However, in the American mainland, the generally accepted null hypothesis is that the spread of horticultural and later farming systems typically resulted from diffusion of crops and technologies across cultural regions rather than movement of people. Here, we examined the mode of horticultural dispersal into the southeastern Yucatan with genome-wide data for a transect of individuals from MHCP and ST with stable isotope dietary data and direct AMS 14C dates between 9600 and 3700 cal. BP.
The paper continues in its discussion section to state that:
[O]ur results support a scenario in which Chibchan-related horticulturalists moved northward into the southeastern Yucatan carrying improved varieties of maize, and possibly also manioc and chili peppers, and mixed with local populations to create new horticultural traditions that ultimately led to more intensive forms of maize agriculture much later in time (after 4700 cal. BP).
The oldest individuals from Belize dated between 9600 and 7300 years old cluster together, close to the ancient individuals from South America.
More recent individuals from Belize dated between 5600 and 3700 years old are shifted to the left in the direction of present-day populations speaking a Chibchane language from northern Colombia and Venezuela. Current populations speaking a Maya language are located close to the ancient individuals from Belize dated between 5600 and 3700 years ago, but slightly shifted towards the Mexican populations of the highlands. . . . [T]he population represented by the ancient individuals from Belize dated between 5600 and 3700 years ago can be modeled as resulting from a genetic mixture between a population represented by the ancient individuals from Belize dated between 9600 and 7300 years ago (31%) and a population ancestor of the Chibchan populations (69%). These results suggest Chibchane gene flow in the ancient population of Belize. They are also supported by the discontinuity of mitochondrial haplogroups between 7300 and 5600 years ago. . . .This flow of genes from the south is linked to the arrival of a Chibchane population from the south of the Maya region which probably contributed to the development of the cultivation of maize, and perhaps also other domesticated plants.On the other hand the current Maya population can be modeled as resulting from a genetic mixture between the ancient population of Belize dated between 5600 and 3700 years ago (75%) and a population related to the ancestors of the Mexican populations of the highlands (25%) such as the Mixes , Zapotecs and Mixtecs.
The distribution and history of languages in Central America provides an independent line of evidence for our proposed historical interpretation.
Chibchan is a family of 16 extant (7–8 extinct) languages spoken from northern Venezuela and Colombia to eastern Honduras. The highest linguistic diversity of the Chibchan family occurs today in Costa Rica and Panama near the Isthmian land bridge to South America, and this is hypothesized to be the original homeland from which the languages diversified, starting roughly 5500 years ago.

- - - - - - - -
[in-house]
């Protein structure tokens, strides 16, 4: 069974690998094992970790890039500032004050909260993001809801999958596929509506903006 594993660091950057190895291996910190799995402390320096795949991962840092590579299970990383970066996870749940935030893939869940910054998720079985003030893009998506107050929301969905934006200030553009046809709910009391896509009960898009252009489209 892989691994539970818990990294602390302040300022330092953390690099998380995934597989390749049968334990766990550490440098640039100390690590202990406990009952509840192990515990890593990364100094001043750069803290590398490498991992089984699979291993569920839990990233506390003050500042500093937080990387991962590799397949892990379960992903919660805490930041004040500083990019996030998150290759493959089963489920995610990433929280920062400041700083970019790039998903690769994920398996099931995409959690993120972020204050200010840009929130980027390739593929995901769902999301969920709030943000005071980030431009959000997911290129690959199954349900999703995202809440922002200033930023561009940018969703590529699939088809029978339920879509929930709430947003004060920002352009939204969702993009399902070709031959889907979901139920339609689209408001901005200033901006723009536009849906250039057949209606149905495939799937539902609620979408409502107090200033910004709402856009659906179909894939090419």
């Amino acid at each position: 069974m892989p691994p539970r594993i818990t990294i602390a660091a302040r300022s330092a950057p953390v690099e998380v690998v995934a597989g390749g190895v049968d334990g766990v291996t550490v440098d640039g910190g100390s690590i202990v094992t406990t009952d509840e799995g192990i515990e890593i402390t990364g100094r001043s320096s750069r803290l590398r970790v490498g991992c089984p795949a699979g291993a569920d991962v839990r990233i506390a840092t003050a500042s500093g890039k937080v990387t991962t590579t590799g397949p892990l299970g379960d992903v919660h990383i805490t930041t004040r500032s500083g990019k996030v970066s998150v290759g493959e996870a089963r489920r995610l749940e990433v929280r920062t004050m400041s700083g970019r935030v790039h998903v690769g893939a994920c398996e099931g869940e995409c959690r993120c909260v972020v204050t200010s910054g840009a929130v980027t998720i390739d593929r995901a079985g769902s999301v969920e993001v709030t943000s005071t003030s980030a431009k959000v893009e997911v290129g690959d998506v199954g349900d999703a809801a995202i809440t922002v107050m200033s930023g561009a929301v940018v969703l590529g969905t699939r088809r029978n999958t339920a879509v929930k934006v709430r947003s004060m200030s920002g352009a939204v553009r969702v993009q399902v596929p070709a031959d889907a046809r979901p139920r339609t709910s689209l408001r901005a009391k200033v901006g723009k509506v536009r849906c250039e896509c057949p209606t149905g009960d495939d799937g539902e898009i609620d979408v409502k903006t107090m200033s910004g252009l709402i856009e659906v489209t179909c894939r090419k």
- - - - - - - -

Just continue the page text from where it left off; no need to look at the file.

We undertook a preliminary analysis of 25 phonologically and semantically comparable basic vocabulary items to study the linguistic evidence for interaction between early Chibchan and Mayan languages, of which a subset of 9 display minimally recurring and interlocking sound correspondences.
We also focused on possible borrowings: crucially, one of the terms for maize, #ʔayma, diffused among several languages of northern Central America (Misumalpan, Lenkan, Xinkan), as well as the branch of Mayan that broke off earlier than any other (Huastecan). This term is much more phonologically diverse and much more widely distributed (both across linguistic branches and geographically) in Chibchan than in any other non-Chibchan language of Central America or Mexico, and it is morphologically analyzable in several Chibchan languages, including a final suffix.
Together, these traits support a Chibchan origin of this etymon, which could correspond to a variety of maize introduced from the south. Formal linguistic analysis over a much larger dataset will be necessary to understand the early sharing patterns (of both inheritance and diffusion) between these two language groups, which may provide further clues about the movements of material culture and people we discuss here.
The genetic prehistory of human populations in Central America is largely unexplored leaving an important gap in our knowledge of the global expansion of humans. We report genome-wide ancient DNA data for a transect of twenty individuals from two Belize rock-shelters dating between 9,600-3,700 calibrated radiocarbon years before present (cal. BP).
The oldest individuals (9,600-7,300 cal. BP) descend from an Early Holocene Native American lineage with only distant relatedness to present-day Mesoamericans, including Mayan-speaking populations.
After ~5,600 cal. BP a previously unknown human dispersal from the south made a major demographic impact on the region, contributing more than 50% of the ancestry of all later individuals. This new ancestry derived from a source related to present-day Chibchan speakers living from Costa Rica to Colombia. Its arrival corresponds to the first clear evidence for forest clearing and maize horticulture in what later became the Maya region.